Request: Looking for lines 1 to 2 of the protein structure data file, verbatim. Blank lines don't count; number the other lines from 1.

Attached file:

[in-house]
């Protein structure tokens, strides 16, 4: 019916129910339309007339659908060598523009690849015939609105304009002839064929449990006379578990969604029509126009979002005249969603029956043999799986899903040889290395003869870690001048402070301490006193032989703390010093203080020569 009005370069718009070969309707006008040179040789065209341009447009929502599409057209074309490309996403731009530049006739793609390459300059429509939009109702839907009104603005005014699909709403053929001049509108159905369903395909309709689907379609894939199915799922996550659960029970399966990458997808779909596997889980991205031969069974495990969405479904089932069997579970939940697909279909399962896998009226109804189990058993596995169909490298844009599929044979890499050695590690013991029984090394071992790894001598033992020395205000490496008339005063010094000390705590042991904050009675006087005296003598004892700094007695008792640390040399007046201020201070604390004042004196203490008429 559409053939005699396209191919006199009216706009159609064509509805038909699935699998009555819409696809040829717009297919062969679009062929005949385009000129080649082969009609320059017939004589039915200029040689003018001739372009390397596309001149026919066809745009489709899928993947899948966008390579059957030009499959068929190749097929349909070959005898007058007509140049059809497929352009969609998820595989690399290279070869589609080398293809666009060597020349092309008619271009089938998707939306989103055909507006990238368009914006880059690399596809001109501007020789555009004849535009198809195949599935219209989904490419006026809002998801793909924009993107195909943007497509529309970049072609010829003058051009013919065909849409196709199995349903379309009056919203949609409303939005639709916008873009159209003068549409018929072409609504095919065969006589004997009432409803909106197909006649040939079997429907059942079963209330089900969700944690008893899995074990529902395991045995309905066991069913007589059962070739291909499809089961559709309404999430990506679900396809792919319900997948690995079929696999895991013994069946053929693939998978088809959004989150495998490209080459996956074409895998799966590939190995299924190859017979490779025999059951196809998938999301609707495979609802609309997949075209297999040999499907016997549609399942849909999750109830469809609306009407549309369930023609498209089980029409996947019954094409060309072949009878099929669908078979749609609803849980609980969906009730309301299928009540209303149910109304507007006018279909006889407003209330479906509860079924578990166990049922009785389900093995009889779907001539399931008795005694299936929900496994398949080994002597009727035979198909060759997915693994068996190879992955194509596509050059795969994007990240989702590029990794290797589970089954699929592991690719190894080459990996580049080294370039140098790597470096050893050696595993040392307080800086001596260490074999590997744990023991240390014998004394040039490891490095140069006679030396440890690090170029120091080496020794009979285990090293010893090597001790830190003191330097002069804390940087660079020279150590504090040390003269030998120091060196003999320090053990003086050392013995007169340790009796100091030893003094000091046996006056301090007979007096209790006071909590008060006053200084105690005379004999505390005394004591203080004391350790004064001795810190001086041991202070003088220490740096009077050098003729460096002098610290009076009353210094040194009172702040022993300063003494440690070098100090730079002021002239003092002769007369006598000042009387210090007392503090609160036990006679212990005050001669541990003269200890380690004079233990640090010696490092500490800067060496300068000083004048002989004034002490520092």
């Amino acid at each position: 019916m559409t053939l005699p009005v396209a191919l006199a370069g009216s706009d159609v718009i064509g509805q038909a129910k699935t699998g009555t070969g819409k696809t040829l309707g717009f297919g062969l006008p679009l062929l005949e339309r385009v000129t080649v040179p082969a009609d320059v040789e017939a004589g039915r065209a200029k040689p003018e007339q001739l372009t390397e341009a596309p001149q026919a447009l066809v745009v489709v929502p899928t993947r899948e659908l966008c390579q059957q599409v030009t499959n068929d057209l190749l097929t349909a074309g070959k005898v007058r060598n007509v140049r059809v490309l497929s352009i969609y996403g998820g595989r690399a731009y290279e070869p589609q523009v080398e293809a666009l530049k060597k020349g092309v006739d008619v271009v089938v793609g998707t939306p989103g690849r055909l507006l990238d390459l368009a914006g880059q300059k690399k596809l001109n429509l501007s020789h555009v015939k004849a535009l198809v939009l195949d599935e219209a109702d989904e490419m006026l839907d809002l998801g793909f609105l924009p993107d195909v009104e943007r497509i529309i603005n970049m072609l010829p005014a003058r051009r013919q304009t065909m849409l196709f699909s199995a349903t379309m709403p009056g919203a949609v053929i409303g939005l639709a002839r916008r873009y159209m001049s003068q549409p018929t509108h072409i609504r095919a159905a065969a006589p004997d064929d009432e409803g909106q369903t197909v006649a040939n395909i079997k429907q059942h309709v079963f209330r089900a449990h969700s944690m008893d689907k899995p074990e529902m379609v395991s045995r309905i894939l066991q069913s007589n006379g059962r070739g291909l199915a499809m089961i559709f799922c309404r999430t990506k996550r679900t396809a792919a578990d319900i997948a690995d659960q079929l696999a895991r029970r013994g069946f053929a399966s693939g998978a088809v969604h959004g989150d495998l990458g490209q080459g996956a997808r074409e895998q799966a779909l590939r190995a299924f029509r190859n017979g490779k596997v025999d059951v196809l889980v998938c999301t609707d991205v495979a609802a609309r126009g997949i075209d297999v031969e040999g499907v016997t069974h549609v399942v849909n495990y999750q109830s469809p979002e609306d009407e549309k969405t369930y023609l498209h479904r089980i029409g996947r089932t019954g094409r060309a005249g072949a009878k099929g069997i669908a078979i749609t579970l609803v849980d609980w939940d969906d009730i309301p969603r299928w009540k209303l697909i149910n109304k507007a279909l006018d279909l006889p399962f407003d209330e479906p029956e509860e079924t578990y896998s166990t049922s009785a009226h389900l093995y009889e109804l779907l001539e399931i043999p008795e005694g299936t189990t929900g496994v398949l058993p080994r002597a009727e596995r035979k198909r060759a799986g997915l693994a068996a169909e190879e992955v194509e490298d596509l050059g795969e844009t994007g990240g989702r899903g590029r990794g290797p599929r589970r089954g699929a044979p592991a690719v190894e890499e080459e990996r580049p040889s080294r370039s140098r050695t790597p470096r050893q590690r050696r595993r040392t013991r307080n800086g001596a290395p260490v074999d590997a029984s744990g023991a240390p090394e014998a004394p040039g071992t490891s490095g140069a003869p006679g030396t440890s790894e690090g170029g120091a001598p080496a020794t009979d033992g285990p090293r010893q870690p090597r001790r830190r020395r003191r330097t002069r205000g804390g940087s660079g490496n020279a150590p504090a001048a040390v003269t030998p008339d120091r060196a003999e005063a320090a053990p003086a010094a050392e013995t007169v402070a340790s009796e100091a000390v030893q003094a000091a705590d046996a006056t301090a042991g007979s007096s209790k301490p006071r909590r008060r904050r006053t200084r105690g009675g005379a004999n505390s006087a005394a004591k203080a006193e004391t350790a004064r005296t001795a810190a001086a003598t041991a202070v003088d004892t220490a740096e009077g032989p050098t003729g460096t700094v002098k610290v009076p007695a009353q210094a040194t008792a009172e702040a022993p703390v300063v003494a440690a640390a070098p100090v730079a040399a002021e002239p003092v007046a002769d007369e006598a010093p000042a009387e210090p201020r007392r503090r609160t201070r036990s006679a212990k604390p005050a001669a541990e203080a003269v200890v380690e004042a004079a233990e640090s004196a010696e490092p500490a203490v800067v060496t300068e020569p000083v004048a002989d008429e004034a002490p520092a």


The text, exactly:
[in-house]
């Protein structure tokens, strides 16, 4: 019916129910339309007339659908060598523009690849015939609105304009002839064929449990006379578990969604029509126009979002005249969603029956043999799986899903040889290395003869870690001048402070301490006193032989703390010093203080020569 009005370069718009070969309707006008040179040789065209341009447009929502599409057209074309490309996403731009530049006739793609390459300059429509939009109702839907009104603005005014699909709403053929001049509108159905369903395909309709689907379609894939199915799922996550659960029970399966990458997808779909596997889980991205031969069974495990969405479904089932069997579970939940697909279909399962896998009226109804189990058993596995169909490298844009599929044979890499050695590690013991029984090394071992790894001598033992020395205000490496008339005063010094000390705590042991904050009675006087005296003598004892700094007695008792640390040399007046201020201070604390004042004196203490008429 559409053939005699396209191919006199009216706009159609064509509805038909699935699998009555819409696809040829717009297919062969679009062929005949385009000129080649082969009609320059017939004589039915200029040689003018001739372009390397596309001149026919066809745009489709899928993947899948966008390579059957030009499959068929190749097929349909070959005898007058007509140049059809497929352009969609998820595989690399290279070869589609080398293809666009060597020349092309008619271009089938998707939306989103055909507006990238368009914006880059690399596809001109501007020789555009004849535009198809195949599935219209989904490419006026809002998801793909924009993107195909943007497509529309970049072609010829003058051009013919065909849409196709199995349903379309009056919203949609409303939005639709916008873009159209003068549409018929072409609504095919065969006589004997009432409803909106197909006649040939079997429907059942079963209330089900969700944690008893899995074990529902395991045995309905066991069913007589059962070739291909499809089961559709309404999430990506679900396809792919319900997948690995079929696999895991013994069946053929693939998978088809959004989150495998490209080459996956074409895998799966590939190995299924190859017979490779025999059951196809998938999301609707495979609802609309997949075209297999040999499907016997549609399942849909999750109830469809609306009407549309369930023609498209089980029409996947019954094409060309072949009878099929669908078979749609609803849980609980969906009730309301299928009540209303149910109304507007006018279909006889407003209330479906509860079924578990166990049922009785389900093995009889779907001539399931008795005694299936929900496994398949080994002597009727035979198909060759997915693994068996190879992955194509596509050059795969994007990240989702590029990794290797589970089954699929592991690719190894080459990996580049080294370039140098790597470096050893050696595993040392307080800086001596260490074999590997744990023991240390014998004394040039490891490095140069006679030396440890690090170029120091080496020794009979285990090293010893090597001790830190003191330097002069804390940087660079020279150590504090040390003269030998120091060196003999320090053990003086050392013995007169340790009796100091030893003094000091046996006056301090007979007096209790006071909590008060006053200084105690005379004999505390005394004591203080004391350790004064001795810190001086041991202070003088220490740096009077050098003729460096002098610290009076009353210094040194009172702040022993300063003494440690070098100090730079002021002239003092002769007369006598000042009387210090007392503090609160036990006679212990005050001669541990003269200890380690004079233990640090010696490092500490800067060496300068000083004048002989004034002490520092």